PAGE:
November 01, 2016
By Greg Peters
Silver City Health Center, the University of Kansas School of Nursing's nurse-run safety net clinic in the heart of the Argentine neighborhood of Kansas City, Kansas, is celebrating 10 years of providing affordable health care to residents in Wyandotte County. As part of its continued growth, this fall Silver City Health Center expanded services to include geriatric primary care and pre- and post-natal care through the KU School of Nursing's nurse-midwifery program.
"Our goal is to be the patient-centered medical home for many in our community," said clinic director JoAnn Peterson, DNP, APRN, FNP-BC. "These expanded services will help us reach our ultimate goal of improving the health and enhancing the quality of life for underserved and vulnerable citizens of Wyandotte County."
Silver City Health Center is the primary faculty practice clinic for the School of Nursing and the School of Health Professions. One of the biggest benefits of the clinic being aligned so closely with the school is the facility has access to several highly qualified and skilled nurse practitioners in a variety of specialties. All of the faculty providers at Silver City are preceptors for graduate nursing students and some also work with students in medicine and pharmacy. Each year, Silver City's health practitioners see between 1,200 and 1,400 patients during approximately 4,000 office visits.
Peterson explained that the catalyst to expand clinical services is really two-fold. First, because the School of Nursing has such a strong variety of specialties it made sense to add services that would allow faculty to work in their focus areas. Second, clinic leaders matched the needs of the community with potential revenue-providing streams to help make the the clinic more financially stable while adding value to its patients.
"We recognize that we were referring pregnant patients elsewhere because we did not offer prenatal care," Peterson said. "We also found that many of the families in our area include several generations, and geriatric primary care services are limited."
The Nurse-Midwifery Clinic, which opened as part of Silver City Health Center Oct. 4, had its beginnings in a health clinic run by the Department of Family Medicine. Nurse-midwifery faculty members have been working for the last three years in a clinic that trains family medicine residents and that's where the notion to add midwifery services at Silver City Health Clinic started to take shape.
"We saw an opportunity to expand the nursing services at Silver City Health Center and a way to broaden the offerings for midwifery care in our area," said Cara Busenhart, Ph.D., CNM, APRN, director of KU's nurse-midwifery program.
Busenhart and Barbara Parker, MS, CNM, FNP - who is leading the midwifery efforts at Silver City Health Center - see patients from 8 a.m. to noon on Tuesdays. They provide prenatal care, postpartum care and care for newborns up to 28 days. Their primary health services for women include: well-woman services and minor gynecologic treatments; family planning services including pregnancy testing; plus testing for sexually transmitted diseases and infections.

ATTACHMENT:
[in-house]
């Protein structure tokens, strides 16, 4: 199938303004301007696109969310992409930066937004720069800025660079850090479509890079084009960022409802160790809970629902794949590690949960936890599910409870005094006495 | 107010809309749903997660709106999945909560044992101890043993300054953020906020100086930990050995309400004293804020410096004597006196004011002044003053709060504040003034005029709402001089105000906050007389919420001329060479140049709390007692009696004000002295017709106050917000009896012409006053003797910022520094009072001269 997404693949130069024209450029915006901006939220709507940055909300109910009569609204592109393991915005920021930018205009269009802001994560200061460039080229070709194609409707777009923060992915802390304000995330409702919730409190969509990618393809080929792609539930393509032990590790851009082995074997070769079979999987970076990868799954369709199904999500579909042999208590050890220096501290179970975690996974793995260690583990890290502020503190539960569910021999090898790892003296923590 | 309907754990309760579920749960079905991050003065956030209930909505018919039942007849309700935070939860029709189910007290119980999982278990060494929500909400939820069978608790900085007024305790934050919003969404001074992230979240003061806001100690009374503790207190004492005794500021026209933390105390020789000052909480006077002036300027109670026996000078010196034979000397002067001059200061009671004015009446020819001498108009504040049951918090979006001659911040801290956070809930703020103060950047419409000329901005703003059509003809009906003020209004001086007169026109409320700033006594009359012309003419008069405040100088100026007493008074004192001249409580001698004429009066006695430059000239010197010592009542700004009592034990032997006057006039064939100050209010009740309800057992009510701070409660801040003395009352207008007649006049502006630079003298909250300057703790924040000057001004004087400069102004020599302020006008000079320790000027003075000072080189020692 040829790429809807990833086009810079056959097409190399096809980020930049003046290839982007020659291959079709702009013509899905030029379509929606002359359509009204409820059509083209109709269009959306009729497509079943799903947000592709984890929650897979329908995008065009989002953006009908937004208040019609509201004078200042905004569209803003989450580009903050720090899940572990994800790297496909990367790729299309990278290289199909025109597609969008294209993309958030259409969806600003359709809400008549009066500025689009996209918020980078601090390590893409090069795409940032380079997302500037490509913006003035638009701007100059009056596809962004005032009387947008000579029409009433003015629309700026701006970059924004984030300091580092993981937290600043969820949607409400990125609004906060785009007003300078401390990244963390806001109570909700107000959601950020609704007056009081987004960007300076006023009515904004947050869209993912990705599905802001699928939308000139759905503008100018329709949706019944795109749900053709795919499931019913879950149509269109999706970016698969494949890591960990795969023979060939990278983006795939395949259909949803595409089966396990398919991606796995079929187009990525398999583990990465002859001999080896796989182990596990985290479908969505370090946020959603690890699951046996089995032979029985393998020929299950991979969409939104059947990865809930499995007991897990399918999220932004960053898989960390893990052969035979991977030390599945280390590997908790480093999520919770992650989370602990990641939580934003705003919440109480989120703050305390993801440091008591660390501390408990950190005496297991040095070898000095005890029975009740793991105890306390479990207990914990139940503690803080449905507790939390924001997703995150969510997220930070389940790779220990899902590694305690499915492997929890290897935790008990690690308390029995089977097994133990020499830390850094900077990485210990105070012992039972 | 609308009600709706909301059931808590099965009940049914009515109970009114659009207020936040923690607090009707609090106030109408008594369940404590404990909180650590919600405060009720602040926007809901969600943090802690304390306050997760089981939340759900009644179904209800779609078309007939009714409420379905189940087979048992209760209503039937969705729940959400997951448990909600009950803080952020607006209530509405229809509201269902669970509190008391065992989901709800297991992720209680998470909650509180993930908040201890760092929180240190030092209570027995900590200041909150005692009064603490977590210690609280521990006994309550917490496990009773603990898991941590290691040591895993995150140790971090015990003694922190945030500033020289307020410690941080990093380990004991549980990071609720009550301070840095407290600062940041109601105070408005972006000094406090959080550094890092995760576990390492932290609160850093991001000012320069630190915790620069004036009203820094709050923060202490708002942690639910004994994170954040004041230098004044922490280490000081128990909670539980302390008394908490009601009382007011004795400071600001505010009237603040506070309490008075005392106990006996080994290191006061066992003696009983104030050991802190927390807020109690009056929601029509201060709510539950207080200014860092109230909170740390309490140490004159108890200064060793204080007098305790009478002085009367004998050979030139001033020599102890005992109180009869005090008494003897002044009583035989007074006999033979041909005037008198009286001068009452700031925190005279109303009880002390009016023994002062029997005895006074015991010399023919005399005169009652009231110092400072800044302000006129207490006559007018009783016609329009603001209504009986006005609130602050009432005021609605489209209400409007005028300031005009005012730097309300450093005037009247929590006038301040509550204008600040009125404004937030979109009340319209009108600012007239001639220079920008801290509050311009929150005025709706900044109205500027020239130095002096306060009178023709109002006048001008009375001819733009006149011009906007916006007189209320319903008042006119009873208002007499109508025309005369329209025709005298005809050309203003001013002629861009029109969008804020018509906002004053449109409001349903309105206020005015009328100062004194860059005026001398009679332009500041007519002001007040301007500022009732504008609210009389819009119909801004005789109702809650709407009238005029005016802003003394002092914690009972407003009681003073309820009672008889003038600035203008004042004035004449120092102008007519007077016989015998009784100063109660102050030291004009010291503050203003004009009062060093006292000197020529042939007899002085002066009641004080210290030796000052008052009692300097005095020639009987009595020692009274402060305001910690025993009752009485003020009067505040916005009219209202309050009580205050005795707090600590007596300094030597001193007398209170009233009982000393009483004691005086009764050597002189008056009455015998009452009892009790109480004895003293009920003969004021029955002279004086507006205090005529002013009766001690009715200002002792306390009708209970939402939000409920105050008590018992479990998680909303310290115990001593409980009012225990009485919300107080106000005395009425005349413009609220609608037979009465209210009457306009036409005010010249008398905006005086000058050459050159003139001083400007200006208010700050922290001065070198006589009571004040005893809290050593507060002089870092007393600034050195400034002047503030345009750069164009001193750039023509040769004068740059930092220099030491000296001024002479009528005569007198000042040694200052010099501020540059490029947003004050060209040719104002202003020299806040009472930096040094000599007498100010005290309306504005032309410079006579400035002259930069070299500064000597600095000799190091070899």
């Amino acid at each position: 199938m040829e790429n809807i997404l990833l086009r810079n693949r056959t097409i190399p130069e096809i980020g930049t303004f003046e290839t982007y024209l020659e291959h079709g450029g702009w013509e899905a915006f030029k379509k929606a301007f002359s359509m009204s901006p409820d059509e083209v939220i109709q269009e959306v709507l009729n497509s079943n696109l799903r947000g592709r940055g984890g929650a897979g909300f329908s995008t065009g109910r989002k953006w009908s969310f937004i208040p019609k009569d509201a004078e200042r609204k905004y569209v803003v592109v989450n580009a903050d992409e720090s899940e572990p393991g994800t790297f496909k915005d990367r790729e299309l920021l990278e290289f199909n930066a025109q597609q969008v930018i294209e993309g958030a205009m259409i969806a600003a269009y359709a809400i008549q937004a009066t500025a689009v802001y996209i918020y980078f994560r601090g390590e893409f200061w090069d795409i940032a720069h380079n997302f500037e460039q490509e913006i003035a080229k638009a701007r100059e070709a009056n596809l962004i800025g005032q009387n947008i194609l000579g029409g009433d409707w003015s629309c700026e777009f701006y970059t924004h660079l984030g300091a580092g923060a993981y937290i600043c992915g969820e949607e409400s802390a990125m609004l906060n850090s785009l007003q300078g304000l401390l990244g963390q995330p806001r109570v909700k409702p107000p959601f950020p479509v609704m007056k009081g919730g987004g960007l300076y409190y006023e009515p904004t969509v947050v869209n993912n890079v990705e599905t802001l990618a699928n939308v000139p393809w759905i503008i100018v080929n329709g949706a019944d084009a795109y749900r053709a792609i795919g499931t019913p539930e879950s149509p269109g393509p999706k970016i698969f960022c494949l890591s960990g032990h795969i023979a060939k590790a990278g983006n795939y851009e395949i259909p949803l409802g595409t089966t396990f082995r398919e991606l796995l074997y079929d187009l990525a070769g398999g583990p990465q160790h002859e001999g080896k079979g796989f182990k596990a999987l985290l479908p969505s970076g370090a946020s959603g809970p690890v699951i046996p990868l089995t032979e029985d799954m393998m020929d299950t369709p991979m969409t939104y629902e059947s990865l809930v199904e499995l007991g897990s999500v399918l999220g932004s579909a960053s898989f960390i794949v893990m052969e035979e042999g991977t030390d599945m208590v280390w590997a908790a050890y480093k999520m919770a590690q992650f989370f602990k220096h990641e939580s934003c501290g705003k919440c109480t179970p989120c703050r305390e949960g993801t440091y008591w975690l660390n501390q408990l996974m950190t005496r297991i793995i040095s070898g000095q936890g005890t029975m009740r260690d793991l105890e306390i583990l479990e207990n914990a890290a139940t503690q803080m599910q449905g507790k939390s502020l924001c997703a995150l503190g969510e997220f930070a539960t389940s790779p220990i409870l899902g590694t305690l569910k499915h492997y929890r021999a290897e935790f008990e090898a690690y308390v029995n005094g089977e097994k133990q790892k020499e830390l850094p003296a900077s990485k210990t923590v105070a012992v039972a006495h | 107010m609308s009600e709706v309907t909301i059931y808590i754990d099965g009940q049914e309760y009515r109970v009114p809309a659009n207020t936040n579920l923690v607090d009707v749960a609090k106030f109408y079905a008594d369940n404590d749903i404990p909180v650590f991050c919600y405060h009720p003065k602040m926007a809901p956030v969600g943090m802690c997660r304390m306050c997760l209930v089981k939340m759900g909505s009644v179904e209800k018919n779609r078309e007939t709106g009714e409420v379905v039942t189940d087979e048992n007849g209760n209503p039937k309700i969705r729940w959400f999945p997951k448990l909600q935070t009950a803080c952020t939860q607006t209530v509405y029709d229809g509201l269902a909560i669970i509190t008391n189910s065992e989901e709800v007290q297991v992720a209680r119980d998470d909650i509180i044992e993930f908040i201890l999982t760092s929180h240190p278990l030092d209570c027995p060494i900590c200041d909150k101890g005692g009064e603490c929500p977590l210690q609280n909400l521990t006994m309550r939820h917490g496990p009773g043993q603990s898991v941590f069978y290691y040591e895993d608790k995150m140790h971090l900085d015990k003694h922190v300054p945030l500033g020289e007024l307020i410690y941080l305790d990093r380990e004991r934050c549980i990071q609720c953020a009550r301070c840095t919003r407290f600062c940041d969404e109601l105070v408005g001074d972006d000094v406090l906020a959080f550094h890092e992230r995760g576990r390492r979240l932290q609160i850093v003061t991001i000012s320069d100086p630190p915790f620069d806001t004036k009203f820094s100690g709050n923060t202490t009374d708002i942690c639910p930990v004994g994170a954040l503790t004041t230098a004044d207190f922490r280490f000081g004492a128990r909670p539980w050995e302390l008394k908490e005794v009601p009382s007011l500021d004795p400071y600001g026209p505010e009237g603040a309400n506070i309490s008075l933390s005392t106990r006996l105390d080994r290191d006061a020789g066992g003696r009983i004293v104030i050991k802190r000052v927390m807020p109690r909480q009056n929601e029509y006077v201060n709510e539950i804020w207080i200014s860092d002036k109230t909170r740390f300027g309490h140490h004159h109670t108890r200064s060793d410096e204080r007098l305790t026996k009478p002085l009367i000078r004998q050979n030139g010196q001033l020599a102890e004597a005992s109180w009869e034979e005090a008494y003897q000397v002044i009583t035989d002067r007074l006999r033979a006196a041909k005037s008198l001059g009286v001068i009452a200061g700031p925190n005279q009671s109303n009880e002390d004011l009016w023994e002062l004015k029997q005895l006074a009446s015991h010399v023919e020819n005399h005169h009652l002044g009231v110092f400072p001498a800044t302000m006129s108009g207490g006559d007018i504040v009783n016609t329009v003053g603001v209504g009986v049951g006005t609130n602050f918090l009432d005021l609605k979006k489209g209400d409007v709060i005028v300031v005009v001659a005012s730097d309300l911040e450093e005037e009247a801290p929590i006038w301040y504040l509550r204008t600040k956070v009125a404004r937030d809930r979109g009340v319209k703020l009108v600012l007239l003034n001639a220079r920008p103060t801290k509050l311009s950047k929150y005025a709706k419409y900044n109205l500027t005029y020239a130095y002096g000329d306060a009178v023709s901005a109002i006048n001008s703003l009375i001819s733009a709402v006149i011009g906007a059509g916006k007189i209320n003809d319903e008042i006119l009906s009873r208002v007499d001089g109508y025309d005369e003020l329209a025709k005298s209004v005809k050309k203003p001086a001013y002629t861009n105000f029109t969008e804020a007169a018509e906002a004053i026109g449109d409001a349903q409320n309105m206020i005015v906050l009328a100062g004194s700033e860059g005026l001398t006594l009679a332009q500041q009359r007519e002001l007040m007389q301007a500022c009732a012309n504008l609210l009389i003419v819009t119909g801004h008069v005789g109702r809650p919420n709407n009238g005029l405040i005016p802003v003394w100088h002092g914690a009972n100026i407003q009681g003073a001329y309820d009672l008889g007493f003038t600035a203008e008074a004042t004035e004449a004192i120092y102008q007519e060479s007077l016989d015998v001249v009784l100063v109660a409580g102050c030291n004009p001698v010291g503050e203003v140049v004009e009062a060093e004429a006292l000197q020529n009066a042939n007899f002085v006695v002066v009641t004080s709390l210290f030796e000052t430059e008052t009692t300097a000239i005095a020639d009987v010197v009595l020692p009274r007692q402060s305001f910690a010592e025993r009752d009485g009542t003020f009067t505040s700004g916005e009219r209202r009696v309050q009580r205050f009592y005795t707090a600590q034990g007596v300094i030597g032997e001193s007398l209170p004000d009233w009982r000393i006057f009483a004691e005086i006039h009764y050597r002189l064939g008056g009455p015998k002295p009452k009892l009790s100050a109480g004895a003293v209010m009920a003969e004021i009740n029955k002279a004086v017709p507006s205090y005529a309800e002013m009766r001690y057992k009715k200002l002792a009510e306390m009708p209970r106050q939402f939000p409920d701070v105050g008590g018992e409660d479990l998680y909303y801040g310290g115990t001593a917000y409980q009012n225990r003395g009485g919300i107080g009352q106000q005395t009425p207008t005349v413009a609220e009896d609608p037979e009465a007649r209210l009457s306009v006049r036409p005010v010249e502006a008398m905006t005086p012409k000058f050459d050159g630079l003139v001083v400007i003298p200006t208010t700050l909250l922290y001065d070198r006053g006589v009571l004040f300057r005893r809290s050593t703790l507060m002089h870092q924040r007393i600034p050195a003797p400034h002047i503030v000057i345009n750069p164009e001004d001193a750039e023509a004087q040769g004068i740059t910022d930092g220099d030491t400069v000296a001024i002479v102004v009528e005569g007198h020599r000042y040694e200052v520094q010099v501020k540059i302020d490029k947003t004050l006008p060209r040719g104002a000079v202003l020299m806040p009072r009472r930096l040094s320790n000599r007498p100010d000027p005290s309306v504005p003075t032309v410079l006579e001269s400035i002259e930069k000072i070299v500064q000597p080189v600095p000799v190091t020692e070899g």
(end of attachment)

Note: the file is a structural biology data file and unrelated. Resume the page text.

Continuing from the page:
"We want to serve the need for comprehensive women's services, not just prenatal care," Busenhart said. "Family planning and well-woman care are important aspects that we can strengthen at Silver City Health Center."
One of the biggest needs the Nurse-Midwifery Clinic hopes to meet is to provide low-cost prenatal care among underserved populations in Wyandotte County. Busenhart said many undocumented women have difficulty accessing traditional prenatal care, and women seeking assistance through Medicaid services can experience considerable delays.
Expectant mothers who are cared for by the nurse-midwives will deliver at The University of Kansas Hospital with resident physicians from the Department of Obstetrics and Gynecology. Parker and Busenhart have been working with the OB/GYN residents for the past three years at The University of Kansas Hospital, so they are familiar with the operation. Busenhart said they plan to involve KU nurse-midwifery students as much as possible.
Caring for older patients
Last spring, Carol Buller, DNP, APRN, FNP-C, GNP-C, decided to leave the geriatric practice she had been associated with for 18 years to join the faculty practice at Silver City Health Center. As a School of Nursing faculty member she had been aware of Silver City Health Center, so in July she became a member of the team and currently sees patients on Tuesdays and Thursdays.
"My passion is caring for older adults, focusing not only on the management of chronic conditions but also on helping them maintain a functional level that contributes to their quality of life," she said. I want to provide primary care for adults 65 and older," she said.
Buller has wide-ranging plans for the geriatric practice at Silver City Health Clinic. Among the things she would like to see expanded are Medicare preventive wellness visits, chronic care management, transitional care following hospitalizations, and home visits for homebound patients, those needing conversations regarding serious illnesses and acute visits for urgent symptoms.
Her hope is that KU's adult/gerontology nurse practitioner students will be able to experience some of the challenges that come with delivering care to persons who may not have access to consistent health care. She is also working on ways to include Bachelor of Science in Nursing students into the program during their population health courses.